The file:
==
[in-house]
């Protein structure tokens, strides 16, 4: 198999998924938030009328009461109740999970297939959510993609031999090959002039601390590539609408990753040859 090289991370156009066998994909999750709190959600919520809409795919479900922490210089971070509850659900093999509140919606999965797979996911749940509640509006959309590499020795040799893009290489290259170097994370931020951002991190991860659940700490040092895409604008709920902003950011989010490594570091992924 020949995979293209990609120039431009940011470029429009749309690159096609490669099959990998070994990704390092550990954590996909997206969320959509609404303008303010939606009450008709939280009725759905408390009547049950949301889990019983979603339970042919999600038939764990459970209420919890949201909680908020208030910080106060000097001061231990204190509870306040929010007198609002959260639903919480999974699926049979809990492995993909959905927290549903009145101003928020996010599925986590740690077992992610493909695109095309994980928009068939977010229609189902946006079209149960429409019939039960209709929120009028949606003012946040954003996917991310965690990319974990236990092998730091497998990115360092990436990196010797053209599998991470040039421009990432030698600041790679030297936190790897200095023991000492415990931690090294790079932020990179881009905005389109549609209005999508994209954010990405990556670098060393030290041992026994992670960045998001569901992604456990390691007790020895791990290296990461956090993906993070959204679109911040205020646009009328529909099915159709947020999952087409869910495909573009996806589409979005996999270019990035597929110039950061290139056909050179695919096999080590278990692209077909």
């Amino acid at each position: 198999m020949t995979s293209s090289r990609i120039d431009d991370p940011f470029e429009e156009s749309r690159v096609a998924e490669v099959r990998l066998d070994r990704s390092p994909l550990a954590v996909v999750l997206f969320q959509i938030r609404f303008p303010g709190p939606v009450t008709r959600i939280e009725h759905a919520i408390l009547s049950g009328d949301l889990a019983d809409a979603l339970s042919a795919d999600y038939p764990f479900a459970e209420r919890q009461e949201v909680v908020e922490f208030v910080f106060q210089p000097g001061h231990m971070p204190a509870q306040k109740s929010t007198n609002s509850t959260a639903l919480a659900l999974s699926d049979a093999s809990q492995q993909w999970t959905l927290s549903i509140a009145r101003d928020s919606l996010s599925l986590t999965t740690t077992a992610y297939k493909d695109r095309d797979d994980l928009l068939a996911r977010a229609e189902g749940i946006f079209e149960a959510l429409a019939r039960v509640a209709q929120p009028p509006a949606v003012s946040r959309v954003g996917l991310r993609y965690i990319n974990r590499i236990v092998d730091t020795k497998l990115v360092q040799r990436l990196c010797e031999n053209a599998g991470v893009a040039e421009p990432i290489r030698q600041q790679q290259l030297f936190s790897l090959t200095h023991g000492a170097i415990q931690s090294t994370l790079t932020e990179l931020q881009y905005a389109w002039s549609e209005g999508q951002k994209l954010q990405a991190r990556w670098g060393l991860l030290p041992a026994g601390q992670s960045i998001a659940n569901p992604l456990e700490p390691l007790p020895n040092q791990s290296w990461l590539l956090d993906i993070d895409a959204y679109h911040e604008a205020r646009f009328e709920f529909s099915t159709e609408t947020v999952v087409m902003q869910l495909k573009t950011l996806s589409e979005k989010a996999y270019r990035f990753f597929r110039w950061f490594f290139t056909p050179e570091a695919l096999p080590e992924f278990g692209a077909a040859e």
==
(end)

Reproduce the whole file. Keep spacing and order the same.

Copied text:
[in-house]
């Protein structure tokens, strides 16, 4: 198999998924938030009328009461109740999970297939959510993609031999090959002039601390590539609408990753040859 090289991370156009066998994909999750709190959600919520809409795919479900922490210089971070509850659900093999509140919606999965797979996911749940509640509006959309590499020795040799893009290489290259170097994370931020951002991190991860659940700490040092895409604008709920902003950011989010490594570091992924 020949995979293209990609120039431009940011470029429009749309690159096609490669099959990998070994990704390092550990954590996909997206969320959509609404303008303010939606009450008709939280009725759905408390009547049950949301889990019983979603339970042919999600038939764990459970209420919890949201909680908020208030910080106060000097001061231990204190509870306040929010007198609002959260639903919480999974699926049979809990492995993909959905927290549903009145101003928020996010599925986590740690077992992610493909695109095309994980928009068939977010229609189902946006079209149960429409019939039960209709929120009028949606003012946040954003996917991310965690990319974990236990092998730091497998990115360092990436990196010797053209599998991470040039421009990432030698600041790679030297936190790897200095023991000492415990931690090294790079932020990179881009905005389109549609209005999508994209954010990405990556670098060393030290041992026994992670960045998001569901992604456990390691007790020895791990290296990461956090993906993070959204679109911040205020646009009328529909099915159709947020999952087409869910495909573009996806589409979005996999270019990035597929110039950061290139056909050179695919096999080590278990692209077909």
């Amino acid at each position: 198999m020949t995979s293209s090289r990609i120039d431009d991370p940011f470029e429009e156009s749309r690159v096609a998924e490669v099959r990998l066998d070994r990704s390092p994909l550990a954590v996909v999750l997206f969320q959509i938030r609404f303008p303010g709190p939606v009450t008709r959600i939280e009725h759905a919520i408390l009547s049950g009328d949301l889990a019983d809409a979603l339970s042919a795919d999600y038939p764990f479900a459970e209420r919890q009461e949201v909680v908020e922490f208030v910080f106060q210089p000097g001061h231990m971070p204190a509870q306040k109740s929010t007198n609002s509850t959260a639903l919480a659900l999974s699926d049979a093999s809990q492995q993909w999970t959905l927290s549903i509140a009145r101003d928020s919606l996010s599925l986590t999965t740690t077992a992610y297939k493909d695109r095309d797979d994980l928009l068939a996911r977010a229609e189902g749940i946006f079209e149960a959510l429409a019939r039960v509640a209709q929120p009028p509006a949606v003012s946040r959309v954003g996917l991310r993609y965690i990319n974990r590499i236990v092998d730091t020795k497998l990115v360092q040799r990436l990196c010797e031999n053209a599998g991470v893009a040039e421009p990432i290489r030698q600041q790679q290259l030297f936190s790897l090959t200095h023991g000492a170097i415990q931690s090294t994370l790079t932020e990179l931020q881009y905005a389109w002039s549609e209005g999508q951002k994209l954010q990405a991190r990556w670098g060393l991860l030290p041992a026994g601390q992670s960045i998001a659940n569901p992604l456990e700490p390691l007790p020895n040092q791990s290296w990461l590539l956090d993906i993070d895409a959204y679109h911040e604008a205020r646009f009328e709920f529909s099915t159709e609408t947020v999952v087409m902003q869910l495909k573009t950011l996806s589409e979005k989010a996999y270019r990035f990753f597929r110039w950061f490594f290139t056909p050179e570091a695919l096999p080590e992924f278990g692209a077909a040859e």